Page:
“Joel Osteen is a good man,” she says, “but wrong about the message he’s giving.”

“The folksy Osteen,” she writes in her book, “comes across as harmless but the gospel he’s selling isn’t. The wounded in this world are dying and despairing by the thousands while prosperity preachers are offering up home-brewed remedies of Entitlement theology. These charlatans are selling salve to the sick when salvation is what people really need to fix what’s ailing them.”

She also takes issue with interpretations of Bruce Wilkinson’s monumental bestseller, “The Prayer of Jabez,” that prayer being, in part: “Oh, that you would bless me, indeed, and enlarge my territory.”

The “increase in territory,” Zacharias says, is about the spiritual presence in one’s heart, not financial domain.

In person, Zacharias is easy-going, amiable, both a widely-traveled writer and a country gal who claims to “speak two languages — English and hillbilly.”

A resident of Oregon, where she and husband Tim raised their four children, she has spent considerable time back in the Deep South.

She did part of her research for “Will Jesus Buy Me a Double-Wide?” while living in Fairhope as writer-in-residence at the Center for Writing Arts.

One of her chapters is titled, “The Bookseller,” inspired, she says, by the faith, in tough financial times, of the owners of Page & Palette Books in Fairhope.

On March 11, Zacharias will do a signing at Page & Palette (see fyi box).

Another chapter, “The Jubilee,” recounts her joy at experiencing a jubilee of flounders and crabs in Mobile Bay.

In study questions Zacharias has added to the back of her book, she suggests a study topic for the jubilee chapter: “Consider Leviticus 25:8 17. Contrast the biblical definition of Jubilee to that of the current teachings in the church regarding Jubilee. How do they differ?”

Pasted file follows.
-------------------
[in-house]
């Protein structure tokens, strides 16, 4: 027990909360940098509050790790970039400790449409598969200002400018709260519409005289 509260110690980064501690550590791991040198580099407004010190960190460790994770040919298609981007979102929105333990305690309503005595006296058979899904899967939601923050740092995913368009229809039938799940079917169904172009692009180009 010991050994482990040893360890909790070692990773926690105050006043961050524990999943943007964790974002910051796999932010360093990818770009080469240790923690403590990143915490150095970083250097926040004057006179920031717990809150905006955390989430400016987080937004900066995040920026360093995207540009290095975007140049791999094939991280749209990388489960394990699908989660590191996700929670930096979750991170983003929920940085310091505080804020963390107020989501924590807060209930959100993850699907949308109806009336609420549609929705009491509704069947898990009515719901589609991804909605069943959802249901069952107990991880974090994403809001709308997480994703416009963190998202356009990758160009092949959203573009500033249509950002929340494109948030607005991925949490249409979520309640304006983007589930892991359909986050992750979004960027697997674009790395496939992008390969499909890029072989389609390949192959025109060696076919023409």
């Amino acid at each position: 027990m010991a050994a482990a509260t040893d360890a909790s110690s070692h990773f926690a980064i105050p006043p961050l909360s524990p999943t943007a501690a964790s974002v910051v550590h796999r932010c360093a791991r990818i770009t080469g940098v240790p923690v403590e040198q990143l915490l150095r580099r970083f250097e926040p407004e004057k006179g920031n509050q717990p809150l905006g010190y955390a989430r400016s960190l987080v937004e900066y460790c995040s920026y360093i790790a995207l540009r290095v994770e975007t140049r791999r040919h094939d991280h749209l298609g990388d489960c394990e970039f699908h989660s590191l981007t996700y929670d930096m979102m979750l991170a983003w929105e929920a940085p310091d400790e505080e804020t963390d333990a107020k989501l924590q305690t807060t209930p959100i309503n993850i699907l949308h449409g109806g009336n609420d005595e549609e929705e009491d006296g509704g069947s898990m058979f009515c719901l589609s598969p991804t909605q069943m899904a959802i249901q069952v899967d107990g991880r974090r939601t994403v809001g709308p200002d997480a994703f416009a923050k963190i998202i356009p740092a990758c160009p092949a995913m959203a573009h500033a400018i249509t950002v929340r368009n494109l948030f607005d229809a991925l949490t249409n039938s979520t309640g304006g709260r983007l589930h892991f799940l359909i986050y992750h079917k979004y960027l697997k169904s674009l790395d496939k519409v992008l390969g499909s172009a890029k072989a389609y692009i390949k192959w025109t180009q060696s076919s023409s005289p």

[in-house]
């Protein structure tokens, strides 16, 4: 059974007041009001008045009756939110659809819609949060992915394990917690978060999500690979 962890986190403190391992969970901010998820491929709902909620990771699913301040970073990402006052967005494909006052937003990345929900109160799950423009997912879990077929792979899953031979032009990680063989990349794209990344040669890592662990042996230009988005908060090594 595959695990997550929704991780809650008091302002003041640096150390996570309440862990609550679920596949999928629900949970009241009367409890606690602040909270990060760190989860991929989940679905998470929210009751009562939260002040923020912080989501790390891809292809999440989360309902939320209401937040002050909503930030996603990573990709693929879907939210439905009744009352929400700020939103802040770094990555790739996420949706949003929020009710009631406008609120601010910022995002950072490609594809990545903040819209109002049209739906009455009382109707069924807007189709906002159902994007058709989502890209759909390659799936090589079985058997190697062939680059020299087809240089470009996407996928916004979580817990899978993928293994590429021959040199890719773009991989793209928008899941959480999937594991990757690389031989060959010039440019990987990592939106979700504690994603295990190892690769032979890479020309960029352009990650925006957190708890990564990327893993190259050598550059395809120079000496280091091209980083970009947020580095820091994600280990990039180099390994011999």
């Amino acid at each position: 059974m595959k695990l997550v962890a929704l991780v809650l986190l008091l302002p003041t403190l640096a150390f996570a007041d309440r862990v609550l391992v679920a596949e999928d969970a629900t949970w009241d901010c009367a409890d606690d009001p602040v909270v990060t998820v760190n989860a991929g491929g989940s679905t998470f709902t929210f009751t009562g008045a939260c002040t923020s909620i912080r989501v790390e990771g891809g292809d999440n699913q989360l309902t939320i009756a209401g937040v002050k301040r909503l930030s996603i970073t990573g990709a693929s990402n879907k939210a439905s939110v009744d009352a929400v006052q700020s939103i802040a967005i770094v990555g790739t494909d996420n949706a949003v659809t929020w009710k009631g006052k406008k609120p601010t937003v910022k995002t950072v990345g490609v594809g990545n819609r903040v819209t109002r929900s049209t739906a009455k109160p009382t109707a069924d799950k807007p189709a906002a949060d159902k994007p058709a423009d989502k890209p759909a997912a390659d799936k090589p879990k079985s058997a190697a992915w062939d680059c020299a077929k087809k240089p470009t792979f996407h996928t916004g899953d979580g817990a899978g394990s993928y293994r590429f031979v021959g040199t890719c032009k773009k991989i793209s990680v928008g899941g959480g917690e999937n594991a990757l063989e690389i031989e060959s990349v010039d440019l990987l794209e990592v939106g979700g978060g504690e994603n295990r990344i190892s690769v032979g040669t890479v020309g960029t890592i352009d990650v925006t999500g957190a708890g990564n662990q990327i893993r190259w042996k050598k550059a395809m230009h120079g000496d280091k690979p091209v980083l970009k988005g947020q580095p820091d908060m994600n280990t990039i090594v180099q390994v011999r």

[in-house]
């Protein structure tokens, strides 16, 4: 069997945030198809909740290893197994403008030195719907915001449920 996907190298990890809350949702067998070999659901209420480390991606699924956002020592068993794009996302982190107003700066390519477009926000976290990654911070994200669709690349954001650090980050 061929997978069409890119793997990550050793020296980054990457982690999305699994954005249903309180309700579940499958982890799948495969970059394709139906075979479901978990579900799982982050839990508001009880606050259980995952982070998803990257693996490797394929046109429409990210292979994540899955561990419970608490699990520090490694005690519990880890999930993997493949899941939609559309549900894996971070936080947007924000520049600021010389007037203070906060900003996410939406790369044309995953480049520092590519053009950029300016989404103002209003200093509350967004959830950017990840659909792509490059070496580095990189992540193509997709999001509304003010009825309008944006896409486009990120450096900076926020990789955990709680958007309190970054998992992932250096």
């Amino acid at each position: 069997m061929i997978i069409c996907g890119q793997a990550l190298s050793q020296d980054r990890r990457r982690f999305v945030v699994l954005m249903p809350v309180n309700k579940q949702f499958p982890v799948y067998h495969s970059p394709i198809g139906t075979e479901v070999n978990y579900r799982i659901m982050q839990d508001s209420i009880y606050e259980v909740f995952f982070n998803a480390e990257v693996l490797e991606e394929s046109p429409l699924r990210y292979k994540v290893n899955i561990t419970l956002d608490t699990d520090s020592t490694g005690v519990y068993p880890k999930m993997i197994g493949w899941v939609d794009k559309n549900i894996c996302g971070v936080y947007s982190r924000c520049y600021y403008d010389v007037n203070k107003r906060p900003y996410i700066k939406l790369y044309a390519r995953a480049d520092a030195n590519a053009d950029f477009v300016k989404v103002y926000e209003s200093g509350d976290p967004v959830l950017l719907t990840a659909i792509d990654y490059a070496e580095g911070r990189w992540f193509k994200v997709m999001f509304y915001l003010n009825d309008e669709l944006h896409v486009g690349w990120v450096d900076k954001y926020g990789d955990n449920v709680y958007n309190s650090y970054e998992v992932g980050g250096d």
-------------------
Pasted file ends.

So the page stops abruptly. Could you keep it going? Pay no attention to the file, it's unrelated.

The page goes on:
For study questions tied to the chapter, “The Redhead,” about the struggle of a close friend with cancer, she suggests: “Have you ever struggled with the death of a loved one? What good is the God of prosperity in such moments?”

Zacharias emphasizes that she is not romanticizing what it means to be poor. “I’m not in favor of poverty, having lived it!”

But “the obligation” for bringing in income, she says, “is on us, not on God.

“God is not our sugar daddy.”

She says she offers the same prayer for every book she publishes. “I’m not asking God to make this a bestseller,” but to “make the book everything you intend for it to be. Nothing more. Nothing less.”

In addition to faith, and love of family, and writing, what else keeps her going?

Her eyes fill with tears as she becomes that 9-year old girl again, hearing news of her father’s death in battle.

“I try to live my life so my father would be as proud of me” — she pauses, wiping at her eyes as the tears quicken — “as I am of him.

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2 responses to “Can God Be Your Sugar Daddy? Why Joel Olsteen Is A Charlatan And Bruce Wilkinson Was Wrong!

  1. The problem with Zacharias’ take on Bruce Wilkinson (and with the headline of this blog) is that it is criticism of a position Wilkinson never took. I think anyone who claims that God is portrayed as a sugar daddy in Wilkinson’s book , hasn’t read the book.

    Quoting Zacharias: “The ‘increase in territory,’ Zacharias says, is about the spiritual presence in one’s heart, not financial domain.” Of course, that’s not what the Scripture in question actually spells out, as Zacharias surely knows. But even so, where in Wilkinson’s preaching or writing about the Prayer of Jabez does he say it is about the financial domain?

    The truth is, Zacharias agrees with and even restates as her own what Wilkinson says, then blasts Wilkinson. It’s so strange how Christian writers and speakers (and not just a few bloggers) put down other Christians merely to bolster their own image and voice.

  2. But “the obligation” for bringing in income, she says, “is on us, not on God.

    The above statement is the same as saying, “God does not care about your well-being.” If believed, it can steal the hope of those going through hard times.